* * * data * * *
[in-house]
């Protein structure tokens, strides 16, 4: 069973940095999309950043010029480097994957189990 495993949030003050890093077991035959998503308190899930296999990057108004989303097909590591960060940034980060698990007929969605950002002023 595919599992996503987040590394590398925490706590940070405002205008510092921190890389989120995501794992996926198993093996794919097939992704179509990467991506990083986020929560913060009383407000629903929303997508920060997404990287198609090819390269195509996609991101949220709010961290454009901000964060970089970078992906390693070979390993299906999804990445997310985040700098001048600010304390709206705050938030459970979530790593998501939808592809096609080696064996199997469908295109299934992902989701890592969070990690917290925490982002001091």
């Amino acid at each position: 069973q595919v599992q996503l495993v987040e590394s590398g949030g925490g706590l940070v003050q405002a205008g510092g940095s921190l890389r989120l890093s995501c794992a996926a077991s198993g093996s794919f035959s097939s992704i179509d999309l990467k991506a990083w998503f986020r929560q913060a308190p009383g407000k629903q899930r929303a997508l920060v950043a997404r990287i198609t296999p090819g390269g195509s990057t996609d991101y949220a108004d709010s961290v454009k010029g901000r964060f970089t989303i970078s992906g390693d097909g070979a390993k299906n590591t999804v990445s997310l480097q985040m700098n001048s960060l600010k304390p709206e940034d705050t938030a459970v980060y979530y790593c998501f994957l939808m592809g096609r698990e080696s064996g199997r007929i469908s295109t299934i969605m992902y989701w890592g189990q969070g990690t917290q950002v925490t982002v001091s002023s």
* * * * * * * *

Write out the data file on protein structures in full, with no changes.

[in-house]
């Protein structure tokens, strides 16, 4: 069973940095999309950043010029480097994957189990 495993949030003050890093077991035959998503308190899930296999990057108004989303097909590591960060940034980060698990007929969605950002002023 595919599992996503987040590394590398925490706590940070405002205008510092921190890389989120995501794992996926198993093996794919097939992704179509990467991506990083986020929560913060009383407000629903929303997508920060997404990287198609090819390269195509996609991101949220709010961290454009901000964060970089970078992906390693070979390993299906999804990445997310985040700098001048600010304390709206705050938030459970979530790593998501939808592809096609080696064996199997469908295109299934992902989701890592969070990690917290925490982002001091």
């Amino acid at each position: 069973q595919v599992q996503l495993v987040e590394s590398g949030g925490g706590l940070v003050q405002a205008g510092g940095s921190l890389r989120l890093s995501c794992a996926a077991s198993g093996s794919f035959s097939s992704i179509d999309l990467k991506a990083w998503f986020r929560q913060a308190p009383g407000k629903q899930r929303a997508l920060v950043a997404r990287i198609t296999p090819g390269g195509s990057t996609d991101y949220a108004d709010s961290v454009k010029g901000r964060f970089t989303i970078s992906g390693d097909g070979a390993k299906n590591t999804v990445s997310l480097q985040m700098n001048s960060l600010k304390p709206e940034d705050t938030a459970v980060y979530y790593c998501f994957l939808m592809g096609r698990e080696s064996g199997r007929i469908s295109t299934i969605m992902y989701w890592g189990q969070g990690t917290q950002v925490t982002v001091s002023s």